Shelf Awareness for Tuesday, February 5, 2008

Grove Atlantic: The Yellow House: A Memoir by Sarah M. Broom

Feiwel & Friends: A Delayed Life: The True Story of the Librarian of Auschwitz by Dita Kraus

New Directions: Baron Wenckheim's Homecoming by László Krasznahorkai, translated by Ottilie Mulzet

Workman Publishing: Real Happiness, 10th Anniversary Edition: A 28-Day Program to Realize the Power of Meditation (Second Edition, Revised) by Sharon Salzberg

Little, Brown Books for Young Readers: The Plain Janes by Cecil Castellucci, illustrated by Jim Rugg

Clarion Books: The Thief Knot: A Greenglass House Story by Kate Milford


Notes: Alice Becomes Maggie; Riggios in the News

Alice, the bookstore in Snow Hill, Md., that was owned by Alice Virginia Kesterson, the longtime Random House sales director who died in 2006 (Shelf Awareness, November 20, 2006), has been bought by Judy Menavich and renamed Maggie's in honor of Menavich's late sister, the Salisbury Daily Times reported.

"Her sister loved the store so she bought it as a labor of love," store manager Michelle Fulton told the paper.

The new owner is making few changes at the Eastern Shore store. "We're keeping the same type things here," Fulton said. "But we've uncluttered a little and we're opening a coffee shop in the back.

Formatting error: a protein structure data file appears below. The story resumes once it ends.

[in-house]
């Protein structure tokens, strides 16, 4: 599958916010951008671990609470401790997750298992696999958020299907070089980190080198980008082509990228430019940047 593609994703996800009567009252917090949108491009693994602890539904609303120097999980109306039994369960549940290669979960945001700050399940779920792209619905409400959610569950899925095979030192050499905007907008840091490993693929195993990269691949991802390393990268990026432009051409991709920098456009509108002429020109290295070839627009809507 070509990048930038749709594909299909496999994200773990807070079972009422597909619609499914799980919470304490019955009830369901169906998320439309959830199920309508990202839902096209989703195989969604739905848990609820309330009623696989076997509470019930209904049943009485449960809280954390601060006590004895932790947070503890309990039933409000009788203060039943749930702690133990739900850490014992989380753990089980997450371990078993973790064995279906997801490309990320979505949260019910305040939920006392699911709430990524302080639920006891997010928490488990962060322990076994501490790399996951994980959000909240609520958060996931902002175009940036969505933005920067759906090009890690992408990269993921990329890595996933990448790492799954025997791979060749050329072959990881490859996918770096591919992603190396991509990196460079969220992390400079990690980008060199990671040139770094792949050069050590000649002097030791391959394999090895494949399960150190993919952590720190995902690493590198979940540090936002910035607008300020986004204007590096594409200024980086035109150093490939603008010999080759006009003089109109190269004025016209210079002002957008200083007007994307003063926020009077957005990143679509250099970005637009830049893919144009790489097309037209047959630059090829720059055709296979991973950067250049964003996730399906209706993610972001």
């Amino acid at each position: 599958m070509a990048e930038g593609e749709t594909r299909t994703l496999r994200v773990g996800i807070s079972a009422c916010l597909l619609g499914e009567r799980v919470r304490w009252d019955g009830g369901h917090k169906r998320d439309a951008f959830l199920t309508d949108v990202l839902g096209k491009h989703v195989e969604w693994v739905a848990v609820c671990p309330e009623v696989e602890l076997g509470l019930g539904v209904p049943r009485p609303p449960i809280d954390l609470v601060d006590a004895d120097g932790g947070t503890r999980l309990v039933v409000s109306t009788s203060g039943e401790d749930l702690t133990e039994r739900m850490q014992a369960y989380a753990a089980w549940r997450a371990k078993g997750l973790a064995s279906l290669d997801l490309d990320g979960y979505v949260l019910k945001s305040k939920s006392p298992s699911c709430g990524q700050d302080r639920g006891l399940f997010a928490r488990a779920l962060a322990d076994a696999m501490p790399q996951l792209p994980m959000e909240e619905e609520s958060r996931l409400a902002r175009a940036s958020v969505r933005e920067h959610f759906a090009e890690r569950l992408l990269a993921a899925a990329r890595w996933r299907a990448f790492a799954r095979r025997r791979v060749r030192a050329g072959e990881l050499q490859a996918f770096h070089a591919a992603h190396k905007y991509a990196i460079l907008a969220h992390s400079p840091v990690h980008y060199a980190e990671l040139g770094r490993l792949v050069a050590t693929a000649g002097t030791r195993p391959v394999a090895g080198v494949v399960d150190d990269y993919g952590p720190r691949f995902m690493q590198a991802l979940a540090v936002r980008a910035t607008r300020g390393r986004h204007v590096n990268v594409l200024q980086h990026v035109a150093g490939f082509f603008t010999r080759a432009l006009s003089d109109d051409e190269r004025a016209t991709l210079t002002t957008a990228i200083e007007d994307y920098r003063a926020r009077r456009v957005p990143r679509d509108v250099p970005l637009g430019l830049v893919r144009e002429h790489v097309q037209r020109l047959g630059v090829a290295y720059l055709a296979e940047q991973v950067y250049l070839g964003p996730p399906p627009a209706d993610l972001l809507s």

"It's comfortable," she continued. "People don't necessarily love books that come in here but there's an array of different things for everyone. It's a good down-home bookstore."


Last week Barnes & Noble chairman Leonard Riggio bought another 300,000 shares of company stock, according to SEC filings reported by the AP. He bought the shares for between $32 and $33.97 each, meaning he spent a minimum of $9.6 million on the purchases.

The week before, Riggio bought 350,000 B&N shares (Shelf Awareness, January 30, 2008) and now owns about 13.7 million shares of B&N.


Steve Riggio, CEO of Barnes & Noble, and Steve Kessel, senior v-p, worldwide digital media,, are among the industry people who will be interviewed during the AAP's annual meeting, Wednesday, March 5, in New York City. David Young, head of Hachette Book Group will put questions to Riggio while Kessel will be interviewed by Richard Sarnoff of Random House and AAP chairman.

For a full schedule and more information, go to


In May, Borders will open a 23,195-sq.-ft. store at the Hamilton Town Center in Noblesville, Ind., near Indianapolis. The store will be located at the intersection of Interstate 69 and 146th Street.


Nick DiMartino of University Bookstore, Seattle, Wash., and a Shelf Awareness reviewer, offers his entertaining, informative outlook on books as a contributor to the blog Book Group Buzz. Check it out at


Ever wonder what it might be like to be a KFYR-TV reporter in Bismarck, N.D, working at a Barnes & Noble store for a segment called "Try My Job: Bookstore Employee"?